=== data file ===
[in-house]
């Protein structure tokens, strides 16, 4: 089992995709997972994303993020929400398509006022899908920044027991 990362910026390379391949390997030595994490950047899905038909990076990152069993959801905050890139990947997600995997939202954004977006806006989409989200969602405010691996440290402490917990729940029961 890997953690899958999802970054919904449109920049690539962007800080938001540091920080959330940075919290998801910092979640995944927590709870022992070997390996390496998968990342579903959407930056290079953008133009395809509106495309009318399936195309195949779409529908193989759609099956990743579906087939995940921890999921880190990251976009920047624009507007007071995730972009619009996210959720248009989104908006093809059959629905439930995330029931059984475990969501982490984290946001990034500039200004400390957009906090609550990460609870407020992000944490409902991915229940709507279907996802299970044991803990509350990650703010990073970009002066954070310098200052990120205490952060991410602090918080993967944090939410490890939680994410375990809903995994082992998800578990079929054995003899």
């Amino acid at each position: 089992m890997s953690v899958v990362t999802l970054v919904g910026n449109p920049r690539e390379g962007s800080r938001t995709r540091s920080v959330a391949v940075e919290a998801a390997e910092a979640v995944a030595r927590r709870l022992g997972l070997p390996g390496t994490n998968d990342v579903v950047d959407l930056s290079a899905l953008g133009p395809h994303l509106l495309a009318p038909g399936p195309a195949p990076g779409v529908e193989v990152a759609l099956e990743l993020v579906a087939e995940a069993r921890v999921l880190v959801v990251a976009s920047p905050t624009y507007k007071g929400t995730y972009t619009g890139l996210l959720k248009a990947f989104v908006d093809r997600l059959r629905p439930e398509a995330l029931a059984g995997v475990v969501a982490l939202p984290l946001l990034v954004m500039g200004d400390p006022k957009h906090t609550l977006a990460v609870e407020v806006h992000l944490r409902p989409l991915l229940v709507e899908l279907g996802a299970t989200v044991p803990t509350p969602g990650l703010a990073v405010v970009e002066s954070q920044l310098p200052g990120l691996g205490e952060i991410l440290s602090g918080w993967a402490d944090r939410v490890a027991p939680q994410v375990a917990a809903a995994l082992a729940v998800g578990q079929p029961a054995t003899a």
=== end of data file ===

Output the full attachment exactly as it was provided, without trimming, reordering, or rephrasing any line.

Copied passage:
[in-house]
């Protein structure tokens, strides 16, 4: 089992995709997972994303993020929400398509006022899908920044027991 990362910026390379391949390997030595994490950047899905038909990076990152069993959801905050890139990947997600995997939202954004977006806006989409989200969602405010691996440290402490917990729940029961 890997953690899958999802970054919904449109920049690539962007800080938001540091920080959330940075919290998801910092979640995944927590709870022992070997390996390496998968990342579903959407930056290079953008133009395809509106495309009318399936195309195949779409529908193989759609099956990743579906087939995940921890999921880190990251976009920047624009507007007071995730972009619009996210959720248009989104908006093809059959629905439930995330029931059984475990969501982490984290946001990034500039200004400390957009906090609550990460609870407020992000944490409902991915229940709507279907996802299970044991803990509350990650703010990073970009002066954070310098200052990120205490952060991410602090918080993967944090939410490890939680994410375990809903995994082992998800578990079929054995003899």
């Amino acid at each position: 089992m890997s953690v899958v990362t999802l970054v919904g910026n449109p920049r690539e390379g962007s800080r938001t995709r540091s920080v959330a391949v940075e919290a998801a390997e910092a979640v995944a030595r927590r709870l022992g997972l070997p390996g390496t994490n998968d990342v579903v950047d959407l930056s290079a899905l953008g133009p395809h994303l509106l495309a009318p038909g399936p195309a195949p990076g779409v529908e193989v990152a759609l099956e990743l993020v579906a087939e995940a069993r921890v999921l880190v959801v990251a976009s920047p905050t624009y507007k007071g929400t995730y972009t619009g890139l996210l959720k248009a990947f989104v908006d093809r997600l059959r629905p439930e398509a995330l029931a059984g995997v475990v969501a982490l939202p984290l946001l990034v954004m500039g200004d400390p006022k957009h906090t609550l977006a990460v609870e407020v806006h992000l944490r409902p989409l991915l229940v709507e899908l279907g996802a299970t989200v044991p803990t509350p969602g990650l703010a990073v405010v970009e002066s954070q920044l310098p200052g990120l691996g205490e952060i991410l440290s602090g918080w993967a402490d944090r939410v490890a027991p939680q994410v375990a917990a809903a995994l082992a729940v998800g578990q079929p029961a054995t003899a």